Dan Leno (1860–1904) was a leading English music hall comedian and musical theatre actor during the late Victorian era. He was perhaps best known, aside from his music hall act, for his dame roles in the annual pantomimes that were popular at London's Theatre Royal, Drury Lane from 1888 to 1904. As a youth, he was famous for his clog dancing, and in his teen years, he became the star of his family's act. As a solo artist, he became increasingly popular during the late 1880s and 1890s, when he was one of the highest-paid comedians in the world. He developed a music hall act of talking about life's mundane subjects, mixed with comic songs and surreal observations, and created a host of mostly working-class characters to illustrate his stories. In 1901, still at the peak of his career, he performed his "Huntsman" sketch for Edward VII at Sandringham. The monarch was so impressed that Leno became publicly known as "the king's jester". Leno continued to appear in musical comedies and his own music hall routines until 1902, although he suffered increasingly from alcoholism. This, together with his long association with dame and low comedy roles, prevented him from being taken seriously as a dramatic actor. He suffered a mental breakdown in early 1903 and was committed to a mental asylum, but was discharged later that year. After one more show, his health declined, and he died aged 43.

Did you know (auto-generated)

  • ... that a 1955 satirical comedy play by Kasymaly Jantöshev was one of the first signs of the relaxation of Soviet literary restrictions after the death of Joseph Stalin?
  • ... that a revival of the comedy series Lizzie McGuire was ordered in 2019, but canceled mid-production after Disney deemed it not family-friendly enough?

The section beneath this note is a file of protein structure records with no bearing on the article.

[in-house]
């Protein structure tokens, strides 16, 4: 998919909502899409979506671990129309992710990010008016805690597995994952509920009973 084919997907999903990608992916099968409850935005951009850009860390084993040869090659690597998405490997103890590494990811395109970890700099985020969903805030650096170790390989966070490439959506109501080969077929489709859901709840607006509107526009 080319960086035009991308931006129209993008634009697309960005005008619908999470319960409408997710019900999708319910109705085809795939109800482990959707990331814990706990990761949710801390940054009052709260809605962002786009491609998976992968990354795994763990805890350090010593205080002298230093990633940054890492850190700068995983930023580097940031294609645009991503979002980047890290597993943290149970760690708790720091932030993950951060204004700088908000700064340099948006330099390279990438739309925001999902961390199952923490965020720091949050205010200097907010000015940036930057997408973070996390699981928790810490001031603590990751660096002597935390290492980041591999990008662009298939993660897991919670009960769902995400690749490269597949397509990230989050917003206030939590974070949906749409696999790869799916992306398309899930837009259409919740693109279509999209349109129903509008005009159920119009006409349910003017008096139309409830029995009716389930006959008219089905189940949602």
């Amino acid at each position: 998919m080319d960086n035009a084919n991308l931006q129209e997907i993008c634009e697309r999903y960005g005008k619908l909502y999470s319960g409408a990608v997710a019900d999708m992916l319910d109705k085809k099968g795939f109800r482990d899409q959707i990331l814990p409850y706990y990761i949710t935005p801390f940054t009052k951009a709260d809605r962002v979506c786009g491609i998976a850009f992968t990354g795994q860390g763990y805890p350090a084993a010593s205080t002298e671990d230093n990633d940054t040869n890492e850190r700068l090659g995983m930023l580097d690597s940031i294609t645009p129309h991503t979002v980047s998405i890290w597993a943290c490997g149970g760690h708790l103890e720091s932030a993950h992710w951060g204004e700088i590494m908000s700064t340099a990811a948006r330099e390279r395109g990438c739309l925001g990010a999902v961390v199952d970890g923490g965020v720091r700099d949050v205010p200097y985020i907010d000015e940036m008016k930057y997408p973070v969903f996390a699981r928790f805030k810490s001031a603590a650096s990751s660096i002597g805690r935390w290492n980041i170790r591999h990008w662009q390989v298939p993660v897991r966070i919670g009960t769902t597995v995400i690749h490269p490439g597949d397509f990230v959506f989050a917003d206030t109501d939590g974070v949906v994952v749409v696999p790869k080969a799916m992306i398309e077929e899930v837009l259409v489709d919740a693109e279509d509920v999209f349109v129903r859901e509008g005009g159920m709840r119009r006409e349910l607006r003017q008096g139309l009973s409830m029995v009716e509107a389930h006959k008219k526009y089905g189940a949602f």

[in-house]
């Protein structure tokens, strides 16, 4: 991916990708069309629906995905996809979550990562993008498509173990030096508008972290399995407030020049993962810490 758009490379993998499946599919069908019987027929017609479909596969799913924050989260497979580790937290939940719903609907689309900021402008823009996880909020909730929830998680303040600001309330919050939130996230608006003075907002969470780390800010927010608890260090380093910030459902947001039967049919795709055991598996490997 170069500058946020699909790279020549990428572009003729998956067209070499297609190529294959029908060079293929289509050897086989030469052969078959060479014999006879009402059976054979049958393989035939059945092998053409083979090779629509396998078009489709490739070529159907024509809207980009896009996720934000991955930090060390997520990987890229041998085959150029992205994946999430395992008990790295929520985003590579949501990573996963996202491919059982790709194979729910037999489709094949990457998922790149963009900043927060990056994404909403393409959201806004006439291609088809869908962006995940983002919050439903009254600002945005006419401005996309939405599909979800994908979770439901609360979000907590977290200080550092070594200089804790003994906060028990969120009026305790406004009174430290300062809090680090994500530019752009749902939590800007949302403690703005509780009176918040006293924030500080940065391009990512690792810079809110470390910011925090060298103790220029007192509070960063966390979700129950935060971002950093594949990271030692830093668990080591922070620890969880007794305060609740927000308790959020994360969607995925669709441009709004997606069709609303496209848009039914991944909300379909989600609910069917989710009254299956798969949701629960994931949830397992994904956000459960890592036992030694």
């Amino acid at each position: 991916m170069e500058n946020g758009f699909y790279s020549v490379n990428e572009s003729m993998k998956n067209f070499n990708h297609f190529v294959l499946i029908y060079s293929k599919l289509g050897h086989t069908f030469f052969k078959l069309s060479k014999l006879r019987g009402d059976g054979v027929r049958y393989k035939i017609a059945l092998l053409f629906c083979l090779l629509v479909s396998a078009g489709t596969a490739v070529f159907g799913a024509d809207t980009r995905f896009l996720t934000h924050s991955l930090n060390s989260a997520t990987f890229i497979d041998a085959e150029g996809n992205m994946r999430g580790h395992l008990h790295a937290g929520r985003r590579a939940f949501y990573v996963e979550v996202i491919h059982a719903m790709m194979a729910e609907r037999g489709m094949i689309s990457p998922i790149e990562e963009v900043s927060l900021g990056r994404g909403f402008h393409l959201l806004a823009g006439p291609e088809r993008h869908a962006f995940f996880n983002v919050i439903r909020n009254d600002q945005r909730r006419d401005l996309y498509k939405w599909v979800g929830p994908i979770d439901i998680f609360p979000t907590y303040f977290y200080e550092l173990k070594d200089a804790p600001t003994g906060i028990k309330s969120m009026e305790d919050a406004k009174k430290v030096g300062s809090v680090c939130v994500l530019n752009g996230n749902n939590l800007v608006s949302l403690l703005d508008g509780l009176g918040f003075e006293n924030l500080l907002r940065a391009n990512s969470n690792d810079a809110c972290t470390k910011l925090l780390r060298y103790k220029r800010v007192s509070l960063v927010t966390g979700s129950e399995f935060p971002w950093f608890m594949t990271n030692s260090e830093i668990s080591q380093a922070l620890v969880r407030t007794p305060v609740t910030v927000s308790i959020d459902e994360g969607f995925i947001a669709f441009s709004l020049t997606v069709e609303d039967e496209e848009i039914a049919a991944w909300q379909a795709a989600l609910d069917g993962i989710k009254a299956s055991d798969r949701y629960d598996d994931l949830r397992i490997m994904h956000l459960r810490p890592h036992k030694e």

• ... that the documentary comedy films Being Canadian and When Jews Were Funny explore the filmmakers' cultural identity through interviews with dozens of comedians?
  • ... that the racially themed time-travel comedy Timewasters was developed under the working title Black to the Future?
  • ... that when Luna Park opened in 1906, the first program included "comedy sheep"?
  • ... that real calf brains were used during the production of the 1988 comedy horror film Brain Damage?

Categories

Category puzzle
Category puzzle
Select [►] to view subcategories

Related portals

Main topics

Main topics

Terms: Black comedyComedianComedy clubComedy of mannersConvention (norm)IronyKomosParodyPolitical satireRace humorRestoration comedySatireScrewball comedySurreal humourTabooToilet humor

Comedy genres: BouffonComedy filmAnarchic comedy filmGross-out filmParody filmRomantic comedy filmScrewball comedy filmSlapstick filmComic novelDramedyImprovisational comedyMusical comedyStand-up comedyAlternative comedyImpressionist (entertainment)One-liner jokeComedy genresSketch comedyTelevision comedyRadio comedySituation comedyTragicomedy

History of theatre: Ancient Greek comedyAncient Roman comedyBurlesqueCitizen comedyClownComedy of humoursComedy of mannersComedy of menaceComédie larmoyanteCommedia dell'arteFaceJesterRestoration comedyShakespearean comedyDadaist/SurrealistTheatre of the absurd

Comedy events and awards: British Comedy AwardsCanadian Comedy AwardsCat Laughs Comedy FestivalEdinburgh Festival FringeJust for laughs • Halloween Howls Comedy Festival • Melbourne International Comedy FestivalNew York Underground Comedy Festival

Lists: List of comediansList of British comediansList of Canadian comediansList of Finnish comediansList of German language comediansList of Italian comediansList of Mexican comediansList of Puerto Rican comediansList of Indian comediansList of British TV shows remade for the American marketList of comediesList of New York Improv comedians

Featured content

Featured articles

Featured lists

Featured pictures

Featured portals

Featured topics

Good topics


WikiProjects

WikiProjects

WikiProject Culture
WikiProject Comedy
WikiProject Dad's Army • WikiProject Fawlty Towers • WikiProject Futurama • WikiProject Gilbert and Sullivan • WikiProject Hitchhiker's Guide to the Galaxy • WikiProject Monty Python • WikiProject The Office (US) • WikiProject Red Dwarf • WikiProject Seinfeld • WikiProject The Simpsons • WikiProject South Park

Things you can do

Things you can do
Things you can do

Associated Wikimedia

The following Wikimedia Foundation sister projects provide more on this subject:

Discover Wikipedia using portals